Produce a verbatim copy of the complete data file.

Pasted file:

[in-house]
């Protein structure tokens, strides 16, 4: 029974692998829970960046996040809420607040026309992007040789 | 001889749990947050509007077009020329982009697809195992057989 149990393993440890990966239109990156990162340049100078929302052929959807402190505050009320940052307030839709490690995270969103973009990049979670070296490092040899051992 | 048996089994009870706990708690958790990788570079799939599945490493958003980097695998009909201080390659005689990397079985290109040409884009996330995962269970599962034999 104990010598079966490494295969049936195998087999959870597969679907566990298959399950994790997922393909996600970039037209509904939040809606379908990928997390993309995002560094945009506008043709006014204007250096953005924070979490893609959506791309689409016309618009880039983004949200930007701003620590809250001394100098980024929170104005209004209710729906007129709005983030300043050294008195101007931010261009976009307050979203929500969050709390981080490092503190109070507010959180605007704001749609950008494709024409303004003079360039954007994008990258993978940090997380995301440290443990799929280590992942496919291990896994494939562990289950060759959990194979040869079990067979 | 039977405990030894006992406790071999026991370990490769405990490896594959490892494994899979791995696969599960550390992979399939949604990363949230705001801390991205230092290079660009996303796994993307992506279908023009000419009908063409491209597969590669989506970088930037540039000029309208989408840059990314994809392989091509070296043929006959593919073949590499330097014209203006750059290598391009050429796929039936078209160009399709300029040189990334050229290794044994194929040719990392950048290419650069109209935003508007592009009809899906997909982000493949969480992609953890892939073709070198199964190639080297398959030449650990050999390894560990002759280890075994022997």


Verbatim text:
[in-house]
């Protein structure tokens, strides 16, 4: 029974692998829970960046996040809420607040026309992007040789 | 001889749990947050509007077009020329982009697809195992057989 149990393993440890990966239109990156990162340049100078929302052929959807402190505050009320940052307030839709490690995270969103973009990049979670070296490092040899051992 | 048996089994009870706990708690958790990788570079799939599945490493958003980097695998009909201080390659005689990397079985290109040409884009996330995962269970599962034999 104990010598079966490494295969049936195998087999959870597969679907566990298959399950994790997922393909996600970039037209509904939040809606379908990928997390993309995002560094945009506008043709006014204007250096953005924070979490893609959506791309689409016309618009880039983004949200930007701003620590809250001394100098980024929170104005209004209710729906007129709005983030300043050294008195101007931010261009976009307050979203929500969050709390981080490092503190109070507010959180605007704001749609950008494709024409303004003079360039954007994008990258993978940090997380995301440290443990799929280590992942496919291990896994494939562990289950060759959990194979040869079990067979 | 039977405990030894006992406790071999026991370990490769405990490896594959490892494994899979791995696969599960550390992979399939949604990363949230705001801390991205230092290079660009996303796994993307992506279908023009000419009908063409491209597969590669989506970088930037540039000029309208989408840059990314994809392989091509070296043929006959593919073949590499330097014209203006750059290598391009050429796929039936078209160009399709300029040189990334050229290794044994194929040719990392950048290419650069109209935003508007592009009809899906997909982000493949969480992609953890892939073709070198199964190639080297398959030449650990050999390894560990002759280890075994022997």